The problem with this is that just about everyone else investing in these things is thinking the same thing, and everyone involved is effectively playing the greater fool theory, expecting that they will be smarter than everyone else and be able to time the market better than everyone else, and get out before everyone else does, and before the price eventually collapses. By mere inviolable fact, most people who engage in this form of speculation are guaranteed to lose in a big way. Over enough iterations, the eventual likelihood of loss generally grows to become one, in my opinion, as one must continue to time a market correctly time and time again for this to work. While it may seem like the market will continue being bullish for you to get in and get out before things go south, this is true of every moment in time right up until things go south all at once. Inevitably, at some point, the gravy train will have to derail and explode in a rolling ball of fire.
This illustrates even more vividly why it’s incredibly dangerous to invest in anything you don’t actually believe in, and aren’t willing to hold, long term. If you aren’t going to hold something long term, then generally you must believe that while the price will rise in the short term, it will not continue to rise in the long term. If you hold this belief, it generally means that there’s some reason that you believe what you are investing in won’t hold true value long term, but that there is enough speculative mania in the short term to make the price go up anyway. The thinking goes that if this is going to be true, you might as well profit from this speculative mania and buy in now, wait for a little bit for the price to rise, and then sell it for short term profit.
Technology development: this is a key aspect in cryptocurrency. If the technology behind a cryptocurrency is not fit for purpose, then it is likely that in the long-term, the cryptocurrency will fail. An example of a positive technological development is Ethereum’s recent Byzantium hard fork. This hard fork allowed for more transactions to be processed on the Ethereum blockchain. This positive technological development increases the likelihood of Ethereum being widely adopted, and so once again makes it a viable candidate for our portfolio.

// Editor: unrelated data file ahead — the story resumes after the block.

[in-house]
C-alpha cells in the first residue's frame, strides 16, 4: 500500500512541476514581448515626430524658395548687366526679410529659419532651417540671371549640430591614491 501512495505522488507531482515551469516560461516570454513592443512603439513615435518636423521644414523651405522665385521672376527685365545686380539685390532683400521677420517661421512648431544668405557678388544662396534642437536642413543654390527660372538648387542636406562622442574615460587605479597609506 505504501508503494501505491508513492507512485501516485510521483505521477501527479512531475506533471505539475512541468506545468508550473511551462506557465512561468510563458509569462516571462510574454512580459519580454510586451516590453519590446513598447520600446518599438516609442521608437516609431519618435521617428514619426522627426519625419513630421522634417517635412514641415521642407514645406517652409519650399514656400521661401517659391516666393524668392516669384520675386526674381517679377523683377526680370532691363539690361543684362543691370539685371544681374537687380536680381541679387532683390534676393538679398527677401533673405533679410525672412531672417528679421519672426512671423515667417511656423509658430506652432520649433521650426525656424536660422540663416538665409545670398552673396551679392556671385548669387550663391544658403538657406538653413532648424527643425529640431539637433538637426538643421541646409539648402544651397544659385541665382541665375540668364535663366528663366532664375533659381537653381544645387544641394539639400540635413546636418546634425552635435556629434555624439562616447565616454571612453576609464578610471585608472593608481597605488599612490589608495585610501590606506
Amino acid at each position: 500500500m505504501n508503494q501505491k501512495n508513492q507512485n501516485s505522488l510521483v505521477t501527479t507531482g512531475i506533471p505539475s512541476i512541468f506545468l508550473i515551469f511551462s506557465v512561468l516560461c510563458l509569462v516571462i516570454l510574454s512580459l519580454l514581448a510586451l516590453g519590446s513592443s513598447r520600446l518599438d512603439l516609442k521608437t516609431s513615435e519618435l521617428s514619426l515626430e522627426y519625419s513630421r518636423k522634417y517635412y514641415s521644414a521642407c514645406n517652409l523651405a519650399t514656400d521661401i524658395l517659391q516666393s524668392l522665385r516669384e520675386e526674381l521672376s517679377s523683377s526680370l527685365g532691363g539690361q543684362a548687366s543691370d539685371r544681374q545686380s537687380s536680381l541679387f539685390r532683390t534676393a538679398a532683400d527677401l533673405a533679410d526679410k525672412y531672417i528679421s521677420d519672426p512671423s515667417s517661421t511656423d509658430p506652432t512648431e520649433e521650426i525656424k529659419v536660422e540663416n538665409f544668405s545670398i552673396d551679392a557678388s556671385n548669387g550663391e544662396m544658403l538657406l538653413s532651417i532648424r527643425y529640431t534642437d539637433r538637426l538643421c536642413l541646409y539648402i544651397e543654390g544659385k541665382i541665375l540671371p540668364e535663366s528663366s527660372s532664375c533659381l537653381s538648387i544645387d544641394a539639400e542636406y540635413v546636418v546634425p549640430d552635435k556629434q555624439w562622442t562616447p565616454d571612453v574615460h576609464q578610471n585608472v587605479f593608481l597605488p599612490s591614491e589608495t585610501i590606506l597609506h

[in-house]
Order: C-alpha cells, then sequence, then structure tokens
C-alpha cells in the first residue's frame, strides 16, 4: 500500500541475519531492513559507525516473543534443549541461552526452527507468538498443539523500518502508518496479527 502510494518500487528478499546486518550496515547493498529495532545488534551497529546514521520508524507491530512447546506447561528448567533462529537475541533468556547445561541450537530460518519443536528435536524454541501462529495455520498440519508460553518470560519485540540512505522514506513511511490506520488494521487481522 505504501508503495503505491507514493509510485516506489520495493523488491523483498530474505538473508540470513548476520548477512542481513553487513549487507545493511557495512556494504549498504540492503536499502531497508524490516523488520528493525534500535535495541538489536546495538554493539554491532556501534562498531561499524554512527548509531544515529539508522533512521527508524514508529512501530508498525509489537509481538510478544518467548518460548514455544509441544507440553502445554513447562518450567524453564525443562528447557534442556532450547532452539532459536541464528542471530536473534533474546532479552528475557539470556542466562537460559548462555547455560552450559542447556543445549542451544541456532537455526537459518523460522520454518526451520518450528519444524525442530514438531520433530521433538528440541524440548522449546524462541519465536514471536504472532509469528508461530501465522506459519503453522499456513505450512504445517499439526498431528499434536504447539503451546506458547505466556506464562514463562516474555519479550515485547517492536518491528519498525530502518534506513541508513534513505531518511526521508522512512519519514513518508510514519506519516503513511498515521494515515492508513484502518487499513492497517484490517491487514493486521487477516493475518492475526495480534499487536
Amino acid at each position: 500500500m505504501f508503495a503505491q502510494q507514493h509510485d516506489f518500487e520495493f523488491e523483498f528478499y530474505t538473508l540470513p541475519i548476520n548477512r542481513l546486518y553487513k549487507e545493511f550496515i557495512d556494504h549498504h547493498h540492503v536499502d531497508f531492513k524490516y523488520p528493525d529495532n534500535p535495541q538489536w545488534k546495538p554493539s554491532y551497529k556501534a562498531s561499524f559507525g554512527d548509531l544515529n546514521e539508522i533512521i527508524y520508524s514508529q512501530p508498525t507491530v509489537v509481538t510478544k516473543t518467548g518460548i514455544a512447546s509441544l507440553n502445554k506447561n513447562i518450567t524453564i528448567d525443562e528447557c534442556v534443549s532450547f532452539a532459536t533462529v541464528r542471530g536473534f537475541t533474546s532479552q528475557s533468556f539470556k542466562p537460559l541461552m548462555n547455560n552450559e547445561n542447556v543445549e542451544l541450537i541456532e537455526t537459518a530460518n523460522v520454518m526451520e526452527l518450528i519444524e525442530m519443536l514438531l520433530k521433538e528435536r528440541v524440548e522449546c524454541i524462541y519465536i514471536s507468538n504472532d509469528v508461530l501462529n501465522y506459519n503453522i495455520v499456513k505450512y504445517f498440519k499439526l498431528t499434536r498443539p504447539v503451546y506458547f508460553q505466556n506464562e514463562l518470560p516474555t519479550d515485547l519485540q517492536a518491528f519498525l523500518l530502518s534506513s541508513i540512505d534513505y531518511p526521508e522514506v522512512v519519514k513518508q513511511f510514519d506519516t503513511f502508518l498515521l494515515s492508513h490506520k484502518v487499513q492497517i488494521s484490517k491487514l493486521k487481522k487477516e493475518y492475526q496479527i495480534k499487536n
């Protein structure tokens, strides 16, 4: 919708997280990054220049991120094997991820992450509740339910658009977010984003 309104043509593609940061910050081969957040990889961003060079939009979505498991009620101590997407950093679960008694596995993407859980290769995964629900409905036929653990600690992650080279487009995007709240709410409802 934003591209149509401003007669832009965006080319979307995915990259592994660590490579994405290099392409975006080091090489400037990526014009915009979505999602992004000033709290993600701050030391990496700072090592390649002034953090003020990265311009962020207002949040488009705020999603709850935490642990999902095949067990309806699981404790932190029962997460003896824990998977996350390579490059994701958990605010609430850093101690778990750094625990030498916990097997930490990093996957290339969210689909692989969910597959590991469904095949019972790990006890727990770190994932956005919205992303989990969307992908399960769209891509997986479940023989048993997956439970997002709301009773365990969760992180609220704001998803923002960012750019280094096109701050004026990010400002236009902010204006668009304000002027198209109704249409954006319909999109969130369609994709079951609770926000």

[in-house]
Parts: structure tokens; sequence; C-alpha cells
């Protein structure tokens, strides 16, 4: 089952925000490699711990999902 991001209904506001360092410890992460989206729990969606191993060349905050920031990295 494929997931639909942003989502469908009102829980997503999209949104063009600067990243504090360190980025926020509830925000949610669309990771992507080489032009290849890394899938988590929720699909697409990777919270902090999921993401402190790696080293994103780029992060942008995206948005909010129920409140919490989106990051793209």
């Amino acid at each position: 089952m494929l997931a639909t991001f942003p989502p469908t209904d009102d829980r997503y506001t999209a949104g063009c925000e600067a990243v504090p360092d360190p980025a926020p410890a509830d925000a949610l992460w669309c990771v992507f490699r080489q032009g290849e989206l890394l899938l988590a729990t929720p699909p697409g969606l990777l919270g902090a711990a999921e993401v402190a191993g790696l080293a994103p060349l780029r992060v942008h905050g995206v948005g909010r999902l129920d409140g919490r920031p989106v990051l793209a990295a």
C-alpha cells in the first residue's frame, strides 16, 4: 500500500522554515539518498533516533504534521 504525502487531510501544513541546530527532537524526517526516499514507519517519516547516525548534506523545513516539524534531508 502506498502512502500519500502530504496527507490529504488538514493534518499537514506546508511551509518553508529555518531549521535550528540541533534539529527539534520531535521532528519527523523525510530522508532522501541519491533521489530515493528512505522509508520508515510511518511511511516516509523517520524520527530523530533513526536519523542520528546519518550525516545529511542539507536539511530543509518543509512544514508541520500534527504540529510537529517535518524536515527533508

Okay — so that’s about it for investing in the dominant cryptocurrencies available today. If you want to invest in other more speculative altcoins, you’ll have to create your own wallets for them, and investigate the best and most secure solution for doing so yourself. This should generally be a good exercise in any case to determine if you meet the bare minimum requirements for responsible investment in a given altcoin.
Just like any other currency, you have to have a place to store your Bitcoin, or more accurately, store the private keys you can use to access your Bitcoin. These aren’t the type of wallets you buy at Target, though. The software comes in many different forms, most of which can be downloaded on your smartphone, tablet, or computer desktop. Here are the different types of wallets:
This is when I first saw the light, and realized that investing in altcoins that I didn’t really believe in, and that didn’t really have any truly compelling reasons they would ever overtake bitcoin or deserve any level of market share, was an incredibly foolish move. It was certainly true that these altcoins did often gain on bitcoin and appreciated far more rapidly in many cases while the bubble held strong, but the moment it began to collapse, the altcoins were the first to go, and often fell all the way to zero.